I Refuse to Make My Kids' Lunch When the School Does It Better

school lunch

Never let it be said that I am not willing to admit when I was wrong, or to change a routine that’s become as comfortable and well-worn as a beloved pair of jeans. Just a few months ago I waxed poetic about my approach to school lunches — specifically, about the fact that I was packing my two boys the exact same foods day in and day out with precisely ZERO regrets over their less-than-diverse meal selection — and now I’m here to tell you I had it wrong. I had it all wrong, because when it comes to sanity, nutrition, and forcing my kids to think outside the lunchbox, the school cafeteria lunch is where it’s AT.


I know, I know — wasn’t I just talking about how I had made peace with the fact that my kids were happily stuffing PB&Js in their sandwich-holes every single day? I WAS. But here’s what happened: one day I was helping out in my 6-year-old’s classroom, and I decided to join him for lunch. We got settled on that long, uncomfortable cafeteria table bench, next to all his little crumbsnatcher friends, and I was able to observe how he dealt with all the various foods I was lovingly packing in his lunchbox each day.

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Does anyone know where this story is going? I have a feeling some of you are nodding with grim recognition: HE THREW MOST OF IT AWAY.

Not all of it, but almost all of it. The baby carrots, the almonds, the raisins: he just tossed all that stuff aside without a second thought as he tore into his sandwich. “Wait a minute,” I said, clutching my forehead. “Have you been doing this every day?”

He HAD. At least, he nodded with a guilty smile before hurriedly explaining that sometimes he ate it, he just wasn’t super hungry right then. Yeah, right.

Dude, not only was it kind of a giant pain to pack all those lunch boxes the night before school, but newsflash: those roasted, salted almonds you claim to love so much aren’t exactly FREE. (Asshole.)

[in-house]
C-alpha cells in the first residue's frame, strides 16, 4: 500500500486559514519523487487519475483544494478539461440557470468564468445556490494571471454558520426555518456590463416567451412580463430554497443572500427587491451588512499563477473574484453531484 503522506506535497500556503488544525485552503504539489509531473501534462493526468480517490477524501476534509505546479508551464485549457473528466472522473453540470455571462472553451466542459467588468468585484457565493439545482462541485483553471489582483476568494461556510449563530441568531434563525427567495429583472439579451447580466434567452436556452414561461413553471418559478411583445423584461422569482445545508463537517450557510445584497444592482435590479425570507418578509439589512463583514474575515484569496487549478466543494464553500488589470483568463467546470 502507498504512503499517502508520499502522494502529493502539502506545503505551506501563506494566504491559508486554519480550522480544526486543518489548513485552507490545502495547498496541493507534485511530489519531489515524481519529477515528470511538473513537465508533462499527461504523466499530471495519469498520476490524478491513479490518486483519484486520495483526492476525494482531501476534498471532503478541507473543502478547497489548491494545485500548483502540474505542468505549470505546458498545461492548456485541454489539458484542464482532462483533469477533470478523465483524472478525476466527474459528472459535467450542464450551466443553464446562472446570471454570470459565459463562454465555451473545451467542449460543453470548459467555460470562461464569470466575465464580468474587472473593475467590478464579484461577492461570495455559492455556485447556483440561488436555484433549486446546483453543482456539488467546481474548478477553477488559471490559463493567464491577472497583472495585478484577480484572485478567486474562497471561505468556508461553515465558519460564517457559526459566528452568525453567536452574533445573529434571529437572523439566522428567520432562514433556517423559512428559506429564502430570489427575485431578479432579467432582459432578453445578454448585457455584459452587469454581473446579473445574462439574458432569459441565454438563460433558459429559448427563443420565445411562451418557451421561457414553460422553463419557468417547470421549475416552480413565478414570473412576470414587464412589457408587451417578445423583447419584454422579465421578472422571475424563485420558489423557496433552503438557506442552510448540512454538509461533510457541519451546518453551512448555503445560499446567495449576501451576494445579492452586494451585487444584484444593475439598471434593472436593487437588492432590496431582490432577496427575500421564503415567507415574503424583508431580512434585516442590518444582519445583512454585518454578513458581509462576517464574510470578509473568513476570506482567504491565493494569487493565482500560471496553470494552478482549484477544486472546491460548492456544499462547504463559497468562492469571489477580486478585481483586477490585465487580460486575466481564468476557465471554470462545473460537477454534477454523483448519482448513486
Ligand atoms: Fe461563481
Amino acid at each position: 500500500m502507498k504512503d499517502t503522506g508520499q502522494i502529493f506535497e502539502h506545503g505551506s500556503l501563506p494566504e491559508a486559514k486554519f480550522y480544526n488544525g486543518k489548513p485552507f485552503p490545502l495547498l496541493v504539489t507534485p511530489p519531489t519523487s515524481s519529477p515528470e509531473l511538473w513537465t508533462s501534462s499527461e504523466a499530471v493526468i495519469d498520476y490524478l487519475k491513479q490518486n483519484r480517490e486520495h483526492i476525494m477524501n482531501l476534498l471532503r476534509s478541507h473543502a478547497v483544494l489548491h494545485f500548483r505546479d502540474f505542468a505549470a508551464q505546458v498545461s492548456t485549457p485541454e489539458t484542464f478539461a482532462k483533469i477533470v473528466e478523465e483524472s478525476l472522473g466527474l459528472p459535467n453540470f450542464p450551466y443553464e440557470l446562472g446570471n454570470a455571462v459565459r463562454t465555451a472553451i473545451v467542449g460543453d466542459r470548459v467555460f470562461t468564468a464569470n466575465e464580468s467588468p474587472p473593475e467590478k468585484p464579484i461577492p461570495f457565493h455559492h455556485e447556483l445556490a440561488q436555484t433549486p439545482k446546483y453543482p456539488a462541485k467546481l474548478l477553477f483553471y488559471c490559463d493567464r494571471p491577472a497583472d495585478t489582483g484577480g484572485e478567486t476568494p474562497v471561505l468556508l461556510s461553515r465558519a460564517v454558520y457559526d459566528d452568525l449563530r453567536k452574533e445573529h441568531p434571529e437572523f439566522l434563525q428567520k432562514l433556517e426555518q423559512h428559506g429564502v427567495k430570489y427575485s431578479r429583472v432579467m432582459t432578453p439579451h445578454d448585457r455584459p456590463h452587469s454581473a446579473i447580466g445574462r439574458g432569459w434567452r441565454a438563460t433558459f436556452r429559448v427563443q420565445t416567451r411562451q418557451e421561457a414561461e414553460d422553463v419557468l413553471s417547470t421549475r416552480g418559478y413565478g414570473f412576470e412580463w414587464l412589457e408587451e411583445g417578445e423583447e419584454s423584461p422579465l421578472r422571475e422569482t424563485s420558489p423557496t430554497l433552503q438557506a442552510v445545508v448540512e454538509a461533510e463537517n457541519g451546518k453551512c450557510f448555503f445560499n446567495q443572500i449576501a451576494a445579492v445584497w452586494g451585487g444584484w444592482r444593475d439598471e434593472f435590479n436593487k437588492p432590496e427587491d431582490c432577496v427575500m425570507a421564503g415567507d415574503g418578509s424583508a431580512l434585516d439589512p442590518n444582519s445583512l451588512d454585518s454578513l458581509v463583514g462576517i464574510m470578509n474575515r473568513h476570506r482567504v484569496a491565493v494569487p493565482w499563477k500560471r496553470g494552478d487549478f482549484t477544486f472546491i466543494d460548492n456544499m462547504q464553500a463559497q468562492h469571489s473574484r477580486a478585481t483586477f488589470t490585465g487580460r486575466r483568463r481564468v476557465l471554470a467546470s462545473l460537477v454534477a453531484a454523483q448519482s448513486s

So we had a come-to-Jesus moment about lunch, in the sense that I was no longer willing to pack his loaves and fishes if they were merely destined to meet their fate at the bottom of the garbage bin.

I had to come in and walk him through the school lunch-buying process (“Here’s where you get your milk, here’s where you get your tray, here’s where you punch in your 4-digit PIN that loudly slurps money from Mommy and Daddy’s checking account like a straw searching for the last drop of root beer ...”), but once he was comfortable with it, he started getting really excited about what the hot lunch menu had to offer.

There are cheese quesadillas on there, after all. And pasta! And pizza! And on Fridays they give out half a cookie! PRAISE BE.

Our school lunch menu is actually remarkably healthy and diverse, at least in comparison to some of the horror stories I’ve heard about other public schools. They always offer unlimited fruits and vegetables from the “rainbow offering bar,” similar to a salad bar; most of the produce is fresh, and a good amount of it is local or organic. Our district emphasizes local food sources when possible, and at least three lunch entrées are offered each day for the picky eaters. Bread products are more than 50 percent whole grain, and vegetarian options are available every day.

In other words ... well, now that I’ve switched both my kids to eating the school lunch, they’re eating way better than before. They get more options, and the options are frankly more healthy than what I was sending in.

Plus, it forces them to get a little brave about food choices. My stubborn boys who tend to freak out over unfamiliar meals are being faced with new things each week, and they’re seeing their peers eat them without a single complaint. WIN. And I don’t have to pack up their lunch boxes anymore! DOUBLE WIN.

In conclusion, I should have been buying the hot lunch years ago. But like I said, I’m always happy to change my parenting decisions — especially if doing so makes my life a little easier.

Do your kids eat the school lunch or lunches from home?

Image via usdagov/Flickr

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